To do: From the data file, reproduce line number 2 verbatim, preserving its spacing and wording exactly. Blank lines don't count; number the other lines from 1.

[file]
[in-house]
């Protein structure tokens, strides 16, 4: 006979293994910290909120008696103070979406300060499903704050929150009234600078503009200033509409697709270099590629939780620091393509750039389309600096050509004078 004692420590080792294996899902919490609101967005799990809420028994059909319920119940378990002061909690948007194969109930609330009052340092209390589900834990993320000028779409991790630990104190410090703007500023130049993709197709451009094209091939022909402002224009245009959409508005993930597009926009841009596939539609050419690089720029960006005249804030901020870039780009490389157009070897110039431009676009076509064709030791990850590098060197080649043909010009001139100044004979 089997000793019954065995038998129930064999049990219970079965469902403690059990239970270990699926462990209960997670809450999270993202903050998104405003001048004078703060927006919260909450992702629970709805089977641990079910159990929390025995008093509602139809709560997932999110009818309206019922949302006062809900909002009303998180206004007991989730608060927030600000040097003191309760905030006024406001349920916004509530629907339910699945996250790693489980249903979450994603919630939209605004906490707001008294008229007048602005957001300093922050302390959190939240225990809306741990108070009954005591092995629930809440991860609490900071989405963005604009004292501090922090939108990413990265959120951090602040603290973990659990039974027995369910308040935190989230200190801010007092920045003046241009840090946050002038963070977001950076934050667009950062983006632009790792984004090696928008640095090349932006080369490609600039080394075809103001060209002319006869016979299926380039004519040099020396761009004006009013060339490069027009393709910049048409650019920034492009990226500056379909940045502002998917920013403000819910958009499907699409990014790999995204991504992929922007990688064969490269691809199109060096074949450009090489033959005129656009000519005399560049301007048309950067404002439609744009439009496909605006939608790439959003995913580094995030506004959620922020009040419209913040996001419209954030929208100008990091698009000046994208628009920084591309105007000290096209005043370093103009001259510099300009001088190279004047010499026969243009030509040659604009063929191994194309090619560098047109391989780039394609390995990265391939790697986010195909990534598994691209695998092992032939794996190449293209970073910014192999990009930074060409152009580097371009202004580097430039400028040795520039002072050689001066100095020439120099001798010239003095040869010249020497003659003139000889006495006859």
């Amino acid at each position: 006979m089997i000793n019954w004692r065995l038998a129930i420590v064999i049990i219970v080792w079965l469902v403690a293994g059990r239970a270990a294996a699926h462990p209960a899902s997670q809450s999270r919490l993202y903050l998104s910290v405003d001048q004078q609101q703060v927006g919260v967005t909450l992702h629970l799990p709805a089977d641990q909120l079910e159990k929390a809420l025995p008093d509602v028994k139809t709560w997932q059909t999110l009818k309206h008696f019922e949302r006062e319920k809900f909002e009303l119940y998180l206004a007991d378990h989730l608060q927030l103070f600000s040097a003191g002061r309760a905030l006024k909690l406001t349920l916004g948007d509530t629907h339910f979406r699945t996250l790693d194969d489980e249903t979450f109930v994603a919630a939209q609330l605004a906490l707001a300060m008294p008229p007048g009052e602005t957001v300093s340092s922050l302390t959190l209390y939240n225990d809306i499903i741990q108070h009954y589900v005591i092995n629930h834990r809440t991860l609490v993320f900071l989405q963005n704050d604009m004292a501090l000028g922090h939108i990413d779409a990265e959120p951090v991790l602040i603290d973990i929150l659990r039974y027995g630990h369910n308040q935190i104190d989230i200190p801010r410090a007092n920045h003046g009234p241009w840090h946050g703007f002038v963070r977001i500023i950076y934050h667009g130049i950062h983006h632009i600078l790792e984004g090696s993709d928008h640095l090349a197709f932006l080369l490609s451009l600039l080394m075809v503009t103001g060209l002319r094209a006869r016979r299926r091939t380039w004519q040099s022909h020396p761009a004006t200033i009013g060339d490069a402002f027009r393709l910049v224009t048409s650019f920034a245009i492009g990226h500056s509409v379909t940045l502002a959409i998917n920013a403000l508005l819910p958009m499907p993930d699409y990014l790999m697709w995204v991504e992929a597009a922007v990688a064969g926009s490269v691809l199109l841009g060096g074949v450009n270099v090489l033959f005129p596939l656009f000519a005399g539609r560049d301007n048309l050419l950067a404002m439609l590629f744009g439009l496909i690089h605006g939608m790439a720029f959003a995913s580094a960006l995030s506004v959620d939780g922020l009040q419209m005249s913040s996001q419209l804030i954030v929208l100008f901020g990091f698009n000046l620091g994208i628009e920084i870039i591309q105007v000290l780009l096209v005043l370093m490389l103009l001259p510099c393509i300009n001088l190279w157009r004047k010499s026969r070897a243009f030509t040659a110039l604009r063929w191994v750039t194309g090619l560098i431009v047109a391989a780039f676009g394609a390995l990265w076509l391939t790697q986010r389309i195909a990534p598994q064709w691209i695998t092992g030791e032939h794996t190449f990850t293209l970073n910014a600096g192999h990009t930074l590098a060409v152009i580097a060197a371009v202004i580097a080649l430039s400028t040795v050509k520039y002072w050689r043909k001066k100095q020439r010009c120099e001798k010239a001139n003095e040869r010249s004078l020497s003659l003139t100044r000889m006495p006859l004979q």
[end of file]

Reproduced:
């Protein structure tokens, strides 16, 4: 006979293994910290909120008696103070979406300060499903704050929150009234600078503009200033509409697709270099590629939780620091393509750039389309600096050509004078 004692420590080792294996899902919490609101967005799990809420028994059909319920119940378990002061909690948007194969109930609330009052340092209390589900834990993320000028779409991790630990104190410090703007500023130049993709197709451009094209091939022909402002224009245009959409508005993930597009926009841009596939539609050419690089720029960006005249804030901020870039780009490389157009070897110039431009676009076509064709030791990850590098060197080649043909010009001139100044004979 089997000793019954065995038998129930064999049990219970079965469902403690059990239970270990699926462990209960997670809450999270993202903050998104405003001048004078703060927006919260909450992702629970709805089977641990079910159990929390025995008093509602139809709560997932999110009818309206019922949302006062809900909002009303998180206004007991989730608060927030600000040097003191309760905030006024406001349920916004509530629907339910699945996250790693489980249903979450994603919630939209605004906490707001008294008229007048602005957001300093922050302390959190939240225990809306741990108070009954005591092995629930809440991860609490900071989405963005604009004292501090922090939108990413990265959120951090602040603290973990659990039974027995369910308040935190989230200190801010007092920045003046241009840090946050002038963070977001950076934050667009950062983006632009790792984004090696928008640095090349932006080369490609600039080394075809103001060209002319006869016979299926380039004519040099020396761009004006009013060339490069027009393709910049048409650019920034492009990226500056379909940045502002998917920013403000819910958009499907699409990014790999995204991504992929922007990688064969490269691809199109060096074949450009090489033959005129656009000519005399560049301007048309950067404002439609744009439009496909605006939608790439959003995913580094995030506004959620922020009040419209913040996001419209954030929208100008990091698009000046994208628009920084591309105007000290096209005043370093103009001259510099300009001088190279004047010499026969243009030509040659604009063929191994194309090619560098047109391989780039394609390995990265391939790697986010195909990534598994691209695998092992032939794996190449293209970073910014192999990009930074060409152009580097371009202004580097430039400028040795520039002072050689001066100095020439120099001798010239003095040869010249020497003659003139000889006495006859």